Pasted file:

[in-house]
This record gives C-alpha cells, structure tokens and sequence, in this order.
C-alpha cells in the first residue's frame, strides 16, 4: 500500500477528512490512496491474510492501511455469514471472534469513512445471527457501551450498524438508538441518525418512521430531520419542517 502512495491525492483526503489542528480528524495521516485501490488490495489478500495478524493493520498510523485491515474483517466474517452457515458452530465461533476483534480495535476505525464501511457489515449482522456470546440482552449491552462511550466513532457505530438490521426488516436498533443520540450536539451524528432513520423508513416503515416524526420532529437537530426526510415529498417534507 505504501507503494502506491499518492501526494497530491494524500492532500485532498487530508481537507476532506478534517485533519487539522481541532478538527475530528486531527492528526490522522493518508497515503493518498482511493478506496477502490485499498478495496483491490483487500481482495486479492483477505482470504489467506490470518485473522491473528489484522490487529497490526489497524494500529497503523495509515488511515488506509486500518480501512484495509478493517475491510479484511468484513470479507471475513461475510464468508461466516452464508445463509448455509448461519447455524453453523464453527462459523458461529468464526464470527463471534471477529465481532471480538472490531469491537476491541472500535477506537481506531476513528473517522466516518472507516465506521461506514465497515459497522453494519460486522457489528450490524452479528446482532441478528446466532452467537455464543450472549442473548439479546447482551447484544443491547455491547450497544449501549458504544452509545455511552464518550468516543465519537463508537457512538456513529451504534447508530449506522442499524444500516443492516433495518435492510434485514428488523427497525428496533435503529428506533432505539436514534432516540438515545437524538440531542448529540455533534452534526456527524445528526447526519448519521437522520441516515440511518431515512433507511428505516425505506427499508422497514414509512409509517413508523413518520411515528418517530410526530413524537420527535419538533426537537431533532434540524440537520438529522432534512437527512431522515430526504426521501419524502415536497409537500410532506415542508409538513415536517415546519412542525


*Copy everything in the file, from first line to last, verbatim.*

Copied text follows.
[in-house]
This record gives C-alpha cells, structure tokens and sequence, in this order.
C-alpha cells in the first residue's frame, strides 16, 4: 500500500477528512490512496491474510492501511455469514471472534469513512445471527457501551450498524438508538441518525418512521430531520419542517 502512495491525492483526503489542528480528524495521516485501490488490495489478500495478524493493520498510523485491515474483517466474517452457515458452530465461533476483534480495535476505525464501511457489515449482522456470546440482552449491552462511550466513532457505530438490521426488516436498533443520540450536539451524528432513520423508513416503515416524526420532529437537530426526510415529498417534507 505504501507503494502506491499518492501526494497530491494524500492532500485532498487530508481537507476532506478534517485533519487539522481541532478538527475530528486531527492528526490522522493518508497515503493518498482511493478506496477502490485499498478495496483491490483487500481482495486479492483477505482470504489467506490470518485473522491473528489484522490487529497490526489497524494500529497503523495509515488511515488506509486500518480501512484495509478493517475491510479484511468484513470479507471475513461475510464468508461466516452464508445463509448455509448461519447455524453453523464453527462459523458461529468464526464470527463471534471477529465481532471480538472490531469491537476491541472500535477506537481506531476513528473517522466516518472507516465506521461506514465497515459497522453494519460486522457489528450490524452479528446482532441478528446466532452467537455464543450472549442473548439479546447482551447484544443491547455491547450497544449501549458504544452509545455511552464518550468516543465519537463508537457512538456513529451504534447508530449506522442499524444500516443492516433495518435492510434485514428488523427497525428496533435503529428506533432505539436514534432516540438515545437524538440531542448529540455533534452534526456527524445528526447526519448519521437522520441516515440511518431515512433507511428505516425505506427499508422497514414509512409509517413508523413518520411515528418517530410526530413524537420527535419538533426537537431533532434540524440537520438529522432534512437527512431522515430526504426521501419524502415536497409537500410532506415542508409538513415536517415546519412542525